With the daily hustling and bustling in Nigeria over the past few years, accompanied by the quick emergence of sapa in the country, nothing seems to be stopping Nigerians from celebrating what deserves to be celebrated. It’s Nigeria’s 62nd Independence and although the country’s struggles are not exactly worth being celebrated as there hasn’t been a significant breakthrough in its down-spiraling economy, in honor of the people’s 62nd independence, we are presenting to you, the rave of afrobeat and nostalgic music from the 1960’s.
Ebenezer Obey – Obey In The 60’s vol2
Ebenezer Obey was predominantly a Gospel artist who sang about life’s troubles and experiences at occasions, but his music was mostly eulogy. As one of the pioneers laying the foundation for what is now known as afro juju, Ebenezer Obey’s songs can be found on streaming platforms like Apple music and Spotify.
King Sunny Ade – Omo Oba Sijuade
The Grammy nominated artist is as name worthy as they come. King Sunny Ade thrived in the Nigerian music industry from the early 1960’s till date. His song “Omo Oba Sijuade ” was sung as an eulogy for Oba Sijuade, the 50th Ooni of Ife. The rich tones of the juju instruments and KSA’s dance sets in-between interludes have always created a nostalgic feeling and even till date, all of his hits are still being played at weddings and special events, especially among Yorubas.
Lijadu Sisters – Mother Africa
Taiwo and Kehinde Lijadu stood as one of the most iconic pioneers for women in music. Their songs remained on radio stations for the better part of the 50’s and 60’s . The sisters who are coincidentally cousins of the founding father of afrobeat Fela Anikulapo Kuti, were active in the music industry from the 50’s up until the late 80’s after the demise of Kehinde Lijadu. Their album, ‘Mother Africa’ embodies Africa’s cultures and whims especially in the colonial and post-colonial era in Nigeria.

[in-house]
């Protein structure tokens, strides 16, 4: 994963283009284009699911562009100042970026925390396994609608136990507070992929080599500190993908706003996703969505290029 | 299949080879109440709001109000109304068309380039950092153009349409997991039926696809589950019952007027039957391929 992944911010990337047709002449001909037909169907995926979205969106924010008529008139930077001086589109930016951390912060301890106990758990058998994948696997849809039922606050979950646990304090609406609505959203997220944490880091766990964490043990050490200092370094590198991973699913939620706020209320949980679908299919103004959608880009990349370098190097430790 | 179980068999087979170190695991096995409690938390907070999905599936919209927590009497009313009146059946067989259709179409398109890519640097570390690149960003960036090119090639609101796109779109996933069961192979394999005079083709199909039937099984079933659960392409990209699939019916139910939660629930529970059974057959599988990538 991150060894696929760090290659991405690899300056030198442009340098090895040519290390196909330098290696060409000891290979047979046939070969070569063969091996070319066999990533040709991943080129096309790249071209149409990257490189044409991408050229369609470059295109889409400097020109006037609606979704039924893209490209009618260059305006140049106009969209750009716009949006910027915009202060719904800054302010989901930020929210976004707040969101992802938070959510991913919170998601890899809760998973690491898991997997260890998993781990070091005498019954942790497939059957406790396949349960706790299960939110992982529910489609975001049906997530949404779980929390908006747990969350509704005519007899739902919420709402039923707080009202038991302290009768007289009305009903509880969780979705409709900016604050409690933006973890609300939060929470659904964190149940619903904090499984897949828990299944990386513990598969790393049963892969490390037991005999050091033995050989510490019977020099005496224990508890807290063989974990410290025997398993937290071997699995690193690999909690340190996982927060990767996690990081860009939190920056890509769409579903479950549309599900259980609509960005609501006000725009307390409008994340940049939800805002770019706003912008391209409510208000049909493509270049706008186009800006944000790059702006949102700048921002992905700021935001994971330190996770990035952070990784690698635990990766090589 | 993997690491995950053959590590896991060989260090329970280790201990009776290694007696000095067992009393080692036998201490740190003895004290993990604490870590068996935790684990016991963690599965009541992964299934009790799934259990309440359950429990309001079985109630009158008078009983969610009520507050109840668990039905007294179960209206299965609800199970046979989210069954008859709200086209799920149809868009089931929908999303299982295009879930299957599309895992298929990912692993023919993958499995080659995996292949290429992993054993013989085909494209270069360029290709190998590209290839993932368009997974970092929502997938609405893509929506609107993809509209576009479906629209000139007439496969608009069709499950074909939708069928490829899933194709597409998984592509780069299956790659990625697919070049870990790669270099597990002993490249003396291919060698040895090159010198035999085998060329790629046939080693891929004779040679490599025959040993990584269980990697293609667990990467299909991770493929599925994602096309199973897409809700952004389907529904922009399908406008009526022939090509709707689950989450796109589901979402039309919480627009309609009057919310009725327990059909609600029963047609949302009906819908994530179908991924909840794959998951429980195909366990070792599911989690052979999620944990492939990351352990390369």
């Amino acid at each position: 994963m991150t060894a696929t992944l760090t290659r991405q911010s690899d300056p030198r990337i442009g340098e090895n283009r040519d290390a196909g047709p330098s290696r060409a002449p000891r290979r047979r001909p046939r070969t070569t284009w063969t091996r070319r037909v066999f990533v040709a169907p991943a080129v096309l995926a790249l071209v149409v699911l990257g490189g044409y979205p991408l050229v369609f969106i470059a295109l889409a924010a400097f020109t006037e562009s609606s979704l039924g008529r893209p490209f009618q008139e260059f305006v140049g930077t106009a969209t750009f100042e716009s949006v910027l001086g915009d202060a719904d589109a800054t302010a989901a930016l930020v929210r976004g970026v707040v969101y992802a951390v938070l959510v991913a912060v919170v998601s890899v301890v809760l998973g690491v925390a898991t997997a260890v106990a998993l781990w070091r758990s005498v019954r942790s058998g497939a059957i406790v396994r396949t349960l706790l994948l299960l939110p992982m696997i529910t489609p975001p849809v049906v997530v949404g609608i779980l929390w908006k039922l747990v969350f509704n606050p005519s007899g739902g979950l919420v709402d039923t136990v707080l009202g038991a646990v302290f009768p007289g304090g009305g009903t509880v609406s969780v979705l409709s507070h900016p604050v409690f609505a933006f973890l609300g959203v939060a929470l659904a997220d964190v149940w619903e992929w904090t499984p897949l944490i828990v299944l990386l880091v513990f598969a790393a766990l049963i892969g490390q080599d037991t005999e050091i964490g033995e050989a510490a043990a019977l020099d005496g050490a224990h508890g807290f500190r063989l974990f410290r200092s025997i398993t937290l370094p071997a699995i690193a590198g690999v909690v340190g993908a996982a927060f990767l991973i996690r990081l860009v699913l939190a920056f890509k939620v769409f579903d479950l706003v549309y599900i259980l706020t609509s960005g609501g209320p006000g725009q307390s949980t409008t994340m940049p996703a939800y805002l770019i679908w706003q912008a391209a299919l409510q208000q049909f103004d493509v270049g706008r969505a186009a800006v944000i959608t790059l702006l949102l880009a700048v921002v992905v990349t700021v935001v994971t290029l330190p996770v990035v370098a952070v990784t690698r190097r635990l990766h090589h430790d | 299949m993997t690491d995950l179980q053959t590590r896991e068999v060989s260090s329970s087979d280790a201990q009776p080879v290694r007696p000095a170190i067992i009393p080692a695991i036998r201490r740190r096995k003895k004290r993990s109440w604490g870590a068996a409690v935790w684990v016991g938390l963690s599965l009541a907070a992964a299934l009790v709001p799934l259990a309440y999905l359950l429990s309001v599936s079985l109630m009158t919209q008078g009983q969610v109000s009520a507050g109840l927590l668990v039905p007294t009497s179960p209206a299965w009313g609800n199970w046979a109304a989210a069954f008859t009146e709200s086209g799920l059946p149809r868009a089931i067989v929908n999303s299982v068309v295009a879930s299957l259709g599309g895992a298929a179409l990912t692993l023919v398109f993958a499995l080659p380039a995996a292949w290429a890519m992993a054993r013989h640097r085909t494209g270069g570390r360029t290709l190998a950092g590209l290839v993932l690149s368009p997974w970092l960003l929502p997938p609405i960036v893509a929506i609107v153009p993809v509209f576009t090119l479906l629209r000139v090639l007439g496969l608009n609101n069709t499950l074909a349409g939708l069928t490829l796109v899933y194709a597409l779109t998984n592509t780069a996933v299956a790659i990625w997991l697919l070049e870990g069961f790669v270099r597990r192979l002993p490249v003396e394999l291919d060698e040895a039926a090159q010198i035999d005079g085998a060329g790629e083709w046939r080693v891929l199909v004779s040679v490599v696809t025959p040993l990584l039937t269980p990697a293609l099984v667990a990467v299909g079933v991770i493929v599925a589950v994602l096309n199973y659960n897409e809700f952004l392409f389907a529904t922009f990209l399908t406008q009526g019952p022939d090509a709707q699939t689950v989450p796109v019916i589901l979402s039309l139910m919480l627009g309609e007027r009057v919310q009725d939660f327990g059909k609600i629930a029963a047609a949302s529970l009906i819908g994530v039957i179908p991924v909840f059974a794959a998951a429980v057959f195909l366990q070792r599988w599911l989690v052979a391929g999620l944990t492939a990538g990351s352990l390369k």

“Okpaku Elieli” — Stephen Osadebay and Nigerian Soundmakers
The “Osondi Owendi” crooner did not just begin his timeless career in the 50’s. He made sure to instill positivity into every song he put out. His discography spreads across the civil war period in Nigeria. “United Nigeria” is only a representation of Chief Osadebe’s views and position with regards to the political and social state of the country at the time.
Ayinde Barrister – Ejeka Gbo T’Olorun
Breaking into the music industry in 1965, Ayinde Barrister was known for creating Fuji and Wéré music. While being a significant representative of Yoruba music in the late 1900’s, he stayed booked and busy all through the years by releasing over 70 albums before his passing in 2010. ‘Ejeka Gbo T’olorun’ speaks about the muslim faith and paying close attention to Allah when he speaks to the heart his worshippers.
Listening to any of these projects feels like a trip down memory lane with a thick nostalgic vibe. As we celebrate our nation’s 62nd independence, let us remember the heroes and pioneers of the multiple variations of afro beat that exist today. From apala to juju and highlife, these elements are still prevalent in modern day Nigerian music.